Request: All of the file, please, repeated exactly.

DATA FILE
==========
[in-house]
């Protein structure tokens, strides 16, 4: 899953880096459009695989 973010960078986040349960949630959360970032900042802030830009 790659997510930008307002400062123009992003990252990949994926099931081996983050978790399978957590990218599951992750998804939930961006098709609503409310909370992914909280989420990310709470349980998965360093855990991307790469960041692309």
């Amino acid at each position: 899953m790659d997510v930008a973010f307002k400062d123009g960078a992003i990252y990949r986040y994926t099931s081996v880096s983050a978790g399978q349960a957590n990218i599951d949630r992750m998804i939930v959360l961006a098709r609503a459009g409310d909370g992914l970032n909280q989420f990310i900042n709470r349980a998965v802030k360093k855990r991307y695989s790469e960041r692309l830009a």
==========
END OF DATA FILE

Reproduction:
[in-house]
């Protein structure tokens, strides 16, 4: 899953880096459009695989 973010960078986040349960949630959360970032900042802030830009 790659997510930008307002400062123009992003990252990949994926099931081996983050978790399978957590990218599951992750998804939930961006098709609503409310909370992914909280989420990310709470349980998965360093855990991307790469960041692309």
């Amino acid at each position: 899953m790659d997510v930008a973010f307002k400062d123009g960078a992003i990252y990949r986040y994926t099931s081996v880096s983050a978790g399978q349960a957590n990218i599951d949630r992750m998804i939930v959360l961006a098709r609503a459009g409310d909370g992914l970032n909280q989420f990310i900042n709470r349980a998965v802030k360093k855990r991307y695989s790469e960041r692309l830009a």